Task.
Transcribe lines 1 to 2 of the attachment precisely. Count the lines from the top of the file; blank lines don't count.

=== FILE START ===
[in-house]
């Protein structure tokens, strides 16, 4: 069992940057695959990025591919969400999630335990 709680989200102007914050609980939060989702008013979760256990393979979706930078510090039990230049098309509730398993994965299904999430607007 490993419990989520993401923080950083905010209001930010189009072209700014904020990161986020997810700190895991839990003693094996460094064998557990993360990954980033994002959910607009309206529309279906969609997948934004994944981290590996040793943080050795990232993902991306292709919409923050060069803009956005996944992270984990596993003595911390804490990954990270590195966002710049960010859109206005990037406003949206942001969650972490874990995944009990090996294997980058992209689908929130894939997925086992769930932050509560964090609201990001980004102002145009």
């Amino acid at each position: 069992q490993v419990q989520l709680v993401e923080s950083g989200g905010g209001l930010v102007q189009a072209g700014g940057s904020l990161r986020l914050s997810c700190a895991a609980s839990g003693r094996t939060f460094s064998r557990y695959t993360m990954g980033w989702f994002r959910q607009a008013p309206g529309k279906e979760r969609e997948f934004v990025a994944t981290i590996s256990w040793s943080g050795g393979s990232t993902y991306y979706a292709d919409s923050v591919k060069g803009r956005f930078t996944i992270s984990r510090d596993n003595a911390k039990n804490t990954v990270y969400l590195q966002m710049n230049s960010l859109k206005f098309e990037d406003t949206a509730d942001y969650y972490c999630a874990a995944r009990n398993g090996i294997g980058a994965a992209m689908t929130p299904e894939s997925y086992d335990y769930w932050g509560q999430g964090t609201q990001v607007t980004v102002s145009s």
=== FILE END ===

[in-house]
């Protein structure tokens, strides 16, 4: 069992940057695959990025591919969400999630335990 709680989200102007914050609980939060989702008013979760256990393979979706930078510090039990230049098309509730398993994965299904999430607007 490993419990989520993401923080950083905010209001930010189009072209700014904020990161986020997810700190895991839990003693094996460094064998557990993360990954980033994002959910607009309206529309279906969609997948934004994944981290590996040793943080050795990232993902991306292709919409923050060069803009956005996944992270984990596993003595911390804490990954990270590195966002710049960010859109206005990037406003949206942001969650972490874990995944009990090996294997980058992209689908929130894939997925086992769930932050509560964090609201990001980004102002145009």